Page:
A Statue of the Goddess Hathor

By: H. R.

Originally Published in 1940

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THE Museum has recently acquired the torso1 of an Egyptian life-size female statue of greyish-black granite2. The woman is shown standing against a narrow back pillar (worked out of one block with the statue itself), on the back and on the left side of which hieroglyphic inscriptions have been incised. She is clothed in a tight fitting lower garment and wears above it a non-Egyptian kind of shawl, such as we know from a number of statues of the Hellenistic time, which were found in Egypt. The borders of this shawl are decorated with elaborate fringes3. In her left hand the woman holds three stylized flowers, difficult to identify. Her right arm hangs down at the side of her body, its hand is empty but closed.

Headless statue of a man in a fitted garment with fringe, with columns of hieroglyphs
Plate III — A Statue of the Goddess Hathor.
Museum Object Number: 40-19-3
Image Number: 31125

The work of the sculptor is very well done. The moulding of the arms and breasts and of the right shoulder, the carving of the flowers, the way the general form of the body is indicated underneath the garment-all that betrays the chisel of a master artist. With the exception of the shawl itself not of its artistic rendering there is nothing un-Egyptian about the statue. It shows the Egyptian style of the latest period; only in the rendering of the folds of the lower garment, above the breasts and below the knees, a faint reminiscence of Greek forms which the Egyptian artist had seen, not a real influence of Greek art, may be discernible.

It is understood that a piece of such quality must have been made for an important person. Had we no other means of identification, we might be tempted to see in it the representation of a leading priestess or of another lady of the highest rank.

Fortunately the inscription comes to our assistance. The style of its hieroglyphic signs dates it toward the end of the time of Ptolemaic rule in Egypt, i. e. about 50 B. C., but its contents tell us much more. From it we learn not only who was represented but also the original provenance of the statue.

The main part of the inscription is taken up by a real host of titles – not of a lady but of a man. This man must have held a leading position in the Upper Egyptian town of Dendereh, well known to tourists through its beautifully preserved temple of the goddess Hathor. And more than that. Our official-whose name unfortunately is broken away-bears besides several court titles and military titles a great number of priestly titles, some of which bring him into direct contact with this goddess. He calls himself ‘priest’ of five different forms of Hathor (in one of them she is called ‘the owner of sweet breeze’) and, after enumerating all his titles, he addresses the priests of Dendereh and asks them to pronounce (and thereby keep alive) his name daily, while they are officiating in the temple of Hathor4. Similar requests to the priests are often found on statues which were erected in a temple, in order to let the represented person remain close to his god throughout eternity.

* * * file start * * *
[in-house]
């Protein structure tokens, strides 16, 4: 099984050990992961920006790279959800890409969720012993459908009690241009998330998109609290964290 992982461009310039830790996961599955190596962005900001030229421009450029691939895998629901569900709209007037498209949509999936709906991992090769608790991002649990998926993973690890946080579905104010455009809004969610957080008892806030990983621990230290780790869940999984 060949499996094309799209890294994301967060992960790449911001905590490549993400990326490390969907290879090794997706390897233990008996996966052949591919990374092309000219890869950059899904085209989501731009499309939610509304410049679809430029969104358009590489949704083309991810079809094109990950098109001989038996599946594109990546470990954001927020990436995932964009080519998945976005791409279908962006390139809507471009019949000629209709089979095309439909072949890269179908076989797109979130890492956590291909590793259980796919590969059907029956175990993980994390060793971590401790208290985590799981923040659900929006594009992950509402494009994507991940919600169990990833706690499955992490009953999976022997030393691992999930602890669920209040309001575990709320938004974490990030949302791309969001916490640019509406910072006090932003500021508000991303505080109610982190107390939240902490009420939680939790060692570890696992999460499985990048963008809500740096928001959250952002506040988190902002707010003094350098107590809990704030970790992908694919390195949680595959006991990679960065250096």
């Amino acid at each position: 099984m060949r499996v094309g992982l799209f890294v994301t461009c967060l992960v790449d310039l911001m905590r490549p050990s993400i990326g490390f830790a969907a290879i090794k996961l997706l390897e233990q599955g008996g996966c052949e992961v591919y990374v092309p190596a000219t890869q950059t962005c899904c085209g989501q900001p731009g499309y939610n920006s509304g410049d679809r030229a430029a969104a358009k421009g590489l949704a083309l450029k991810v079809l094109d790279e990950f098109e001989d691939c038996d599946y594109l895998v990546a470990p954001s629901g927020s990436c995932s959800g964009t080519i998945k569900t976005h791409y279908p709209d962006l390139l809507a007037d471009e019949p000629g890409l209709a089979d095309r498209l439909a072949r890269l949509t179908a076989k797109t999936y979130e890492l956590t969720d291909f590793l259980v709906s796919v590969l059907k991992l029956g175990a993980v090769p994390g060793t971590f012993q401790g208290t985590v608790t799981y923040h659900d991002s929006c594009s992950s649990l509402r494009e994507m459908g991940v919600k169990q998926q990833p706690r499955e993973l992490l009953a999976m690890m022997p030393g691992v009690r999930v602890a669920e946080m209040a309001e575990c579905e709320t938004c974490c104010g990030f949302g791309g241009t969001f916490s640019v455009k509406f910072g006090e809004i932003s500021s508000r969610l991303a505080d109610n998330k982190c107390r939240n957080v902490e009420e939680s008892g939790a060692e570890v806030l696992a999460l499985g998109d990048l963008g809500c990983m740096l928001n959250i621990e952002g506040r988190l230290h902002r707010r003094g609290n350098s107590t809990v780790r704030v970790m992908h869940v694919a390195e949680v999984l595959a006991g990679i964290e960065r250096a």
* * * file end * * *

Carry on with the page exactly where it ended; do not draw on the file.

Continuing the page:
But this request on our statue is followed by something quite unusual and still more revealing. It is a speech which ‘the great princes and the priests of Dendereh’ direct to the official “Firmis”, so they say, “what thou hast offered, thou pious one”. And then, after a brief gap, we read: “It is the lady of Dendereh, the mistress of all the gods, the eye of (the sun god) Rê!” These words, so it seems to me, become understandable only if we refer them to the statue, if we assume, that it represented the goddess Hathor herself and that it was this high official who had it carved by an outstanding artist of his time, and who dedicated it to the temple of Dendereh. It may have served as the revered cult statue of the great goddess for a good many years, and we are not surprised, if we read at the end of the inscription that the representatives of Dendereh, grateful for this costly present to their temple, climax their address to the beneficent donor by wishing him a life of ‘110 years’, and ‘that thy son remain upon thy seat after thee and the son of thy son likewise’!

H. R.


1 Unfortunately, the head and feel are missing.
2 The exact measurements of the torso are: Greatest height 127 cm., greatest breadth44 cm., greatest depth 30 cm.
3 An almost identical one is worn by the late statue of a priest, from Coptos (E 975), which has been in our collection since 1894, and to which the new statue will be exhibited as a parallel.
4 For a similar text, found on a statue of about the same time, also from Dendereh and now in the Cairo Museum, cf. G. Daressy in Annales du Service des Antiquités au Caire, Vol. 16, pp. 268 ff.

Cite This Article

R., H.. "A Statue of the Goddess Hathor." Museum Bulletin VIII, no. 4 (October, 1940): 10-12. Accessed April 25, 2024. https://www.penn.museum/sites/bulletin/2237/


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